February 19, 2017

The Movie “Denial” and “Alternative Facts”

Posted in Judaism, Pop Culture at 11:16 pm by chavalah

I’m not attacking freedom of speech. I’ve been defending my right to stand up against someone who wants to pervert the truth.

Rachel Weisz, Tom Wikinson and Timothy Spall in the promotional photo

Rachel Weisz, Tom Wikinson and Timothy Spall in the promotional photo

Undoubtedly the social justice-oriented movie most on my mind this Academy Awards season is the based-on-history film Denial. No, it’s not up for any Oscars, and I’m not here to argue about that. I’m perfectly happy for Hidden Figures to take home that top prize. But Denial, which chronicles Holocaust denier David Irving’s libel case against Jewish historian Deborah Lipdstadt, speaks heavily to these modern times.

When Trump advisor Kellyanne Conway first spun the term “alternative facts,” my mind immediately went to Holocaust denial. Later, of course, the Trump administration would omit mention of the Jews from their statement on International Holocaust Remembrance Day, which Lipdstadt herself would term in an Atlantic editorial as “softcore denial.” Actually, this whole debacle brought into sharp focus for me the “alternative fact” propagated by Simon Wiesenthal some 70 years ago in order to engender Gentile support for Holocaust remembrance–that 5 million non-Jews were targeted for genocide next to the six million Jews. This line of thinking could take me down a rabbit hole about how the Jewish narrative is often tweaked–even by ourselves–to appease Gentile sensibilities, but I think I’ll stop myself. 😛

What skills do we have to combat these “alternative facts”–or to use the more honest term, these lies? Rachel Weisz, who plays Lipdstadt in the movie, has these compelling lines: “Freedom of speech means you can say whatever you want. What you can’t do is lie and expect not to be accountable for it.” There’s a difference between quantifiable facts–like that the Holocaust happened or that climate change is real–and opinions, such as one’s preference for movies up for Academy Awards.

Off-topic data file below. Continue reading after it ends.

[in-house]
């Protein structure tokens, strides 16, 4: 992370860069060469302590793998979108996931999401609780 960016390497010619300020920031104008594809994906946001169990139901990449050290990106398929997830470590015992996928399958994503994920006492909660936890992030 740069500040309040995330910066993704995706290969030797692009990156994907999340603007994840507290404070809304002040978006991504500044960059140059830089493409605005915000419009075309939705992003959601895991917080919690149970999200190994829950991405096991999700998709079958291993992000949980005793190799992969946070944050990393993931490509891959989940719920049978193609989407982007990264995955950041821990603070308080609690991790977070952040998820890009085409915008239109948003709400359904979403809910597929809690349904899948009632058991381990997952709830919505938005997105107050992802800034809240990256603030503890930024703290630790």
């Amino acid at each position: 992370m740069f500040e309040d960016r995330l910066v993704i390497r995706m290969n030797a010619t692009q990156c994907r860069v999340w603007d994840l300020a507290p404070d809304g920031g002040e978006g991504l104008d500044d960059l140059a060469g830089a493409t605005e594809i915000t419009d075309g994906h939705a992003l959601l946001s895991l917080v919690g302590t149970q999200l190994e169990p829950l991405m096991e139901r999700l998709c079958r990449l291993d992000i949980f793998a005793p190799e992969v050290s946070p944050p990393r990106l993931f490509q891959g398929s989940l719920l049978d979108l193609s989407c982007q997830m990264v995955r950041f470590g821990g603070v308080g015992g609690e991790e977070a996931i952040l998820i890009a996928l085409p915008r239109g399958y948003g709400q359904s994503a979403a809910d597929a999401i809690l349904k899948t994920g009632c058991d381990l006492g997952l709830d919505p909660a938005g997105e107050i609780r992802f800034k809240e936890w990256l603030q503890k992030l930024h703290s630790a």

That’s not to say that there aren’t conflicting ways to get to the truth. My favorite part of the movie, and the part that challenged me most, was the way to fight this libel suit. The lawyers wanted to focus on discrediting Irving and highlighting his antisemitic agenda in a rational, almost detached way, where Lipdstadt focused on the emotional appeal, and fought futilely for some Auschwitz survivors to testify on behalf of the dead. Auschwitz, where one million Jews were killed, was the focus of the trial. When the Nazis realized that their cause was lost, they destroyed the gas chambers to circumvent evidence of what they did there. There is, of course, testimony from collaborators and survivors, as well as scientific inference from what remains, but deniers use the lack of a proverbial smoking gun to spout their propaganda.

Even in today’s hyper-documented world, dangerous conspiracy theories about science, different minority groups, and etc abound. Political leaders in various parts of the globe are denigrating the press in the hopes of blurring the concepts of “fact” and “opinion.” Historians, scientists and others are being compared to politicians and bigots with biased agendas in order to create the idea of “alternative facts.” This movie was a beacon of light to me about the still-powerful call to real truth.

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